Vera B Williams, “More More More,” Said the Baby (Greenwillow Books 1990)

Subtitled ‘Three Love Stories’, this is exactly that. In three separate stories a small child – a toddler rather than a baby – has a great time with an adult and cries out, ‘More. More. More.’ Except , that is, for the third one, because she’s asleep and just says, ‘Mmm. Mmmm. Mmmm.’ Done in consciously arty gouache, and with attention to diversity, this is very sweet. It doesn’t have the dramatic hold of Olivia or Rosie (see below), but it’s terrific.


Ruth Krauss (writer) and Maurice Sendak (Illustrator), A Hole Is to Dig (Harper Collins 1952)

Subtitled ‘A first book of first definitions’, this is just that – a collection of definitions, mostly in the form ‘X is to y’: ‘A watch is to hear it tick,’ ‘A mountain is to go to the top,’ ‘A mountain is to go to the bottom,’ ‘A package is to look inside.’ The text is witty and charming, but what makes the book brilliant are the pen-drawing illustrations by Maurice Sendak, then 24 years old. It’s a book to treasure. Ruby doesn’t care for it at all.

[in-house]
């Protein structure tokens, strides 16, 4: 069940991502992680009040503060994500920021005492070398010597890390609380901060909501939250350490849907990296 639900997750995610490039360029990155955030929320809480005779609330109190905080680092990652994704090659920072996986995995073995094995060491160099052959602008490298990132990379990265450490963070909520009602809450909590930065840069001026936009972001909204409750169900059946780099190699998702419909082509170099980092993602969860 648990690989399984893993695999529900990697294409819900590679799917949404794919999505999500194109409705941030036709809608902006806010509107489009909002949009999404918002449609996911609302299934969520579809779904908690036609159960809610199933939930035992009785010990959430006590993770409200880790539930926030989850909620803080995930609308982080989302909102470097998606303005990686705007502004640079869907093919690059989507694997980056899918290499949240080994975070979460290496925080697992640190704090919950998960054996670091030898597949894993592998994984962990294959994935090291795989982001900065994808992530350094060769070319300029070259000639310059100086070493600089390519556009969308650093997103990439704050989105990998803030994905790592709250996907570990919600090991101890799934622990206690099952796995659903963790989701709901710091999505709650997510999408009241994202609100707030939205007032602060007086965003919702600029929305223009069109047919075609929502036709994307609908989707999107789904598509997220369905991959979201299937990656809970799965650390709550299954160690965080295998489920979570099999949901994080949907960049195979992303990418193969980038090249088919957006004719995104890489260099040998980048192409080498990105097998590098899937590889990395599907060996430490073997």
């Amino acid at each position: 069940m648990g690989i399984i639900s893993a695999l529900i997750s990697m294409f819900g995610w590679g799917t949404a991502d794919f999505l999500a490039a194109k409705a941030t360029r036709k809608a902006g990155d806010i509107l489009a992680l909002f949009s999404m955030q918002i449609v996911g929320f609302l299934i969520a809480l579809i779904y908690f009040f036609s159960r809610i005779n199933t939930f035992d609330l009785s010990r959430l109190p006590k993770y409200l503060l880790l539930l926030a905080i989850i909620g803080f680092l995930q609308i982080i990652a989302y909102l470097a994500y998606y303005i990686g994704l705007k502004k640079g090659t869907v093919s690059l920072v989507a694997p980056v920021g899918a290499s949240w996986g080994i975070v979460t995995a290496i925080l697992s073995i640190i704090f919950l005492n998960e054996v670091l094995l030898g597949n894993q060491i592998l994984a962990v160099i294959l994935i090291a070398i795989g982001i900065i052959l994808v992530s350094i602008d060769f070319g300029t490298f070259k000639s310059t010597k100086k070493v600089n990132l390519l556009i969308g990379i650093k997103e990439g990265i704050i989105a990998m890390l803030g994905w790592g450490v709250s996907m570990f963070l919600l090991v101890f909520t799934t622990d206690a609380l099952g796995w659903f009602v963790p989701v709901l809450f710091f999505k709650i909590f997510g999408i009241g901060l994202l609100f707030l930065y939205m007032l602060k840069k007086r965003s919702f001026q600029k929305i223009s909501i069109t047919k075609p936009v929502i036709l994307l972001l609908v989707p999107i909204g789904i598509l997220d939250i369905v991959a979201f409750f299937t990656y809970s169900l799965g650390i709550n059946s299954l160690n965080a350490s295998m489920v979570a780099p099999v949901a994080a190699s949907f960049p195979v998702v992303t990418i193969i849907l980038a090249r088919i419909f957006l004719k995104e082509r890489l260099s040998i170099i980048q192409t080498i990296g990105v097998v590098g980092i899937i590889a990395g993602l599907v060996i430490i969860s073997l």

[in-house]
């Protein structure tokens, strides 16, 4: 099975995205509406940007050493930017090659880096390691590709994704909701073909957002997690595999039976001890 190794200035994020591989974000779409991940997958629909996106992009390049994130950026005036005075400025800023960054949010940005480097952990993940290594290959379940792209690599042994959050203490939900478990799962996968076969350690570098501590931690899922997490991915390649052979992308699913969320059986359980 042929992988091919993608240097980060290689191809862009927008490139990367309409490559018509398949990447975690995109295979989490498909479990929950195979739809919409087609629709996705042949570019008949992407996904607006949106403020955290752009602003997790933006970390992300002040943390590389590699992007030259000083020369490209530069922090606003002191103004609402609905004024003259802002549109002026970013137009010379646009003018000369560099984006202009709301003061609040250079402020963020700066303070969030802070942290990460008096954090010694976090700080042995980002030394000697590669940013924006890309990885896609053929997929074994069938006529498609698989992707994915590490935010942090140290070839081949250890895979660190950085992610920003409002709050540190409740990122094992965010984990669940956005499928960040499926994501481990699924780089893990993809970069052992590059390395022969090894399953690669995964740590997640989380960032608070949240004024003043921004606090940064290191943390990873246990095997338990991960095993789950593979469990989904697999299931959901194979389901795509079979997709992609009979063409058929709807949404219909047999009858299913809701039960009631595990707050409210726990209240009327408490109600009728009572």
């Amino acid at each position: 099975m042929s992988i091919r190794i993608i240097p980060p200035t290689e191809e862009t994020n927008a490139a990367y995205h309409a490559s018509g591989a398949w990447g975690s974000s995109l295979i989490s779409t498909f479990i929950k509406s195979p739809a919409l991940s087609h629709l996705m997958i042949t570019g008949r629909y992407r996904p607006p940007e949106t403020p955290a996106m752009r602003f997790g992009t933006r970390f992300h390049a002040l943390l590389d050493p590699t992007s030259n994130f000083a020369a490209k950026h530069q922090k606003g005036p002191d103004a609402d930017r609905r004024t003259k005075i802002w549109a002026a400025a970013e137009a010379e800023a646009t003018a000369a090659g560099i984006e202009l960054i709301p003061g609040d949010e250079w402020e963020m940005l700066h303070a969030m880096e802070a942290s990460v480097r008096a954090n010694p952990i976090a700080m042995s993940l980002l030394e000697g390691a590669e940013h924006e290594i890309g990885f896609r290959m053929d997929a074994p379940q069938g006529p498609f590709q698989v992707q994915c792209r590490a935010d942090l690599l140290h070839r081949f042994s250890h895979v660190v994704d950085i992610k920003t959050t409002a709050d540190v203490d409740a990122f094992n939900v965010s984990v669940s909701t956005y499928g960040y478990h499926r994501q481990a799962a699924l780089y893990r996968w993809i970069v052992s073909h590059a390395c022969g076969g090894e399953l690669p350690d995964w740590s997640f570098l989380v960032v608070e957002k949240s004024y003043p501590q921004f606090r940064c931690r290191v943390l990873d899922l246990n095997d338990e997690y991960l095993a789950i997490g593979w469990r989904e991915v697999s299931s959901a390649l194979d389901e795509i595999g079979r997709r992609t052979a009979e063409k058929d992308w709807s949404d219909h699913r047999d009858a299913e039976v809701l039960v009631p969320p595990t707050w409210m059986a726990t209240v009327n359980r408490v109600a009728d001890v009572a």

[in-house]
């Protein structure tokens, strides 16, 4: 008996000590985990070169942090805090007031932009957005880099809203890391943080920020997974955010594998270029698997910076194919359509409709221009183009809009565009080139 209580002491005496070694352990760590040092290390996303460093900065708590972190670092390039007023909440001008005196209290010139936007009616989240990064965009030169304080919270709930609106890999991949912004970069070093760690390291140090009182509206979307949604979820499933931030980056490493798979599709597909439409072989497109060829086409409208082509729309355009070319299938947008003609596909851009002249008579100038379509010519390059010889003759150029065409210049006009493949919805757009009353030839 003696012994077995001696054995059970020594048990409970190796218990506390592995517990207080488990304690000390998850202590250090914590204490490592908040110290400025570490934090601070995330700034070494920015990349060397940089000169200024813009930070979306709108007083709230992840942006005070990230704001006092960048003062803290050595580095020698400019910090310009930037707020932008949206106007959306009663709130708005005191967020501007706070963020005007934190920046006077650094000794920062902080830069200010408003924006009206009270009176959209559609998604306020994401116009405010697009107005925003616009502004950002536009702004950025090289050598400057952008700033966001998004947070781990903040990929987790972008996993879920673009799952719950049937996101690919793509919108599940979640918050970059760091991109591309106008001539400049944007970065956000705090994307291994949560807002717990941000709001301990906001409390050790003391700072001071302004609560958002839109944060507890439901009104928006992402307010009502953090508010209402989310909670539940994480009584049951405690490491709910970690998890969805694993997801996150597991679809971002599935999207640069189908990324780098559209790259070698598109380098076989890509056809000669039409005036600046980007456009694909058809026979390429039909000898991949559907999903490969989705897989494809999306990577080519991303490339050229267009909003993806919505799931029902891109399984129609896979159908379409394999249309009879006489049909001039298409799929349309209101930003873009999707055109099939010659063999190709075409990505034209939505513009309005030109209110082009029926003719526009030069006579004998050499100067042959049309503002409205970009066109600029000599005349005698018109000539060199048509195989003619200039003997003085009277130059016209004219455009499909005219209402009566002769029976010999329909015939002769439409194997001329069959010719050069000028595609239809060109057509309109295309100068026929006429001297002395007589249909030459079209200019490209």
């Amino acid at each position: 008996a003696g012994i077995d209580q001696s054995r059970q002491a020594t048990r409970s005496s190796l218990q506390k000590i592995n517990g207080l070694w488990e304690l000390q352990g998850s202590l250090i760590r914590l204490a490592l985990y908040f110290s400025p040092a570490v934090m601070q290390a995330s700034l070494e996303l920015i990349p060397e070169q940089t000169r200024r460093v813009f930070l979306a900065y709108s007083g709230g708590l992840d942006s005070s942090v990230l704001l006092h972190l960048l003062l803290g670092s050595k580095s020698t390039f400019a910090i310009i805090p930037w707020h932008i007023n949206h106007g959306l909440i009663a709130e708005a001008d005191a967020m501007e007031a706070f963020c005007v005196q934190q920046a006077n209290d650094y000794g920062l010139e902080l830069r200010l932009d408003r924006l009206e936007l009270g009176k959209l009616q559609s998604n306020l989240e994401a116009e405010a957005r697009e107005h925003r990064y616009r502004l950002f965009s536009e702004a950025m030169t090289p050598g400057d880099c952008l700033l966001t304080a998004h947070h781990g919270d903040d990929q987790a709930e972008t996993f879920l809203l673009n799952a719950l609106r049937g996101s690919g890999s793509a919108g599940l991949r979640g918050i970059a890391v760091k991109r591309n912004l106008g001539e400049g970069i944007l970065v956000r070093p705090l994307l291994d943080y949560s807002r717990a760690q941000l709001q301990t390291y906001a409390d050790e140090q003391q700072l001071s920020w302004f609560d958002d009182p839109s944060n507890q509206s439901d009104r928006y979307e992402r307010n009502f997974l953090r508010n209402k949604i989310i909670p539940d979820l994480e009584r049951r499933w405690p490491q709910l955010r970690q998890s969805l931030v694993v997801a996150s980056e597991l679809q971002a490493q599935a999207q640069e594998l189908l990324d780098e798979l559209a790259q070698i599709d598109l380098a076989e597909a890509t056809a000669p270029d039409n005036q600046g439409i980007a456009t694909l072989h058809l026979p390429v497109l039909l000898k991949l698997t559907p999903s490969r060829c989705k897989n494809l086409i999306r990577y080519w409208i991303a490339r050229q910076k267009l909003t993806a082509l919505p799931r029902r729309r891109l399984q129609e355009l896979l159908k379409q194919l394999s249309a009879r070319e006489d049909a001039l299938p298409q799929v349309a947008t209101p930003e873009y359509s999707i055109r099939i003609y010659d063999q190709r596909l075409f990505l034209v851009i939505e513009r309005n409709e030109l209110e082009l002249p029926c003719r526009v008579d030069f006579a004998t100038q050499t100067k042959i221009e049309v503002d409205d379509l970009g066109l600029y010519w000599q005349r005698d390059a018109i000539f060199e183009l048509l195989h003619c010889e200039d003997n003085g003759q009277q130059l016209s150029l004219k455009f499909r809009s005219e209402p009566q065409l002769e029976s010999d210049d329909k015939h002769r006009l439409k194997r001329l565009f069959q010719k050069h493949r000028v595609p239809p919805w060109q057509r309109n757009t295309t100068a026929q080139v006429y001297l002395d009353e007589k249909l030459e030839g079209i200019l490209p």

Maurice Sendak, The Sign on Rosie’s Door (1960)

Stung by Ruby’s indifference to the 1952 Sendak, I retrieved this chapter book from our bookshelves, expecting it to sail right past her. The book has been on high rotation ever since.

You can see Meryl Streep reading the first half of the book at Maurice Sendak’s 80th birthday party, complete with slides of Sendak’s drawings, at this link. In that half, Rosie becomes Alinda the Lovely Lady Singer. In the second half, which is even better, she becomes Alinda the Lost Girl (‘Who lost you?’ ‘I lost myself.’) and a giant firecracker, and finally (spoiler alert) a sleepy cat. So many lines in this book make my heart sing. It was inspired by children Sendak saw playing in the street outside his window in Brooklyn, in particular the little girl who ran the show. Like Ruby, Rosie creates a lot of fun, and takes on a range of identities as she goes. I love them both.


Clive Eats Alligators is the ninth book I’ve read for the Australian Women Writers Challenge 2020.

Ruby reads 20: Lockdown?

In the mainstream narrative grandparents everywhere are pining for their socially distanced grandchildren. The Emerging Artist and I have meanwhile been quietly sailing against the current, with more contact than ever, pending our little one being rid of flu-like symptoms. She comes to our place three days a week, and our small collection of children’s books has been much called on. When Gleebooks at Dulwich Hill reopened recently, we fell on its non-virtual shelves with cries of joy and came away with arms full.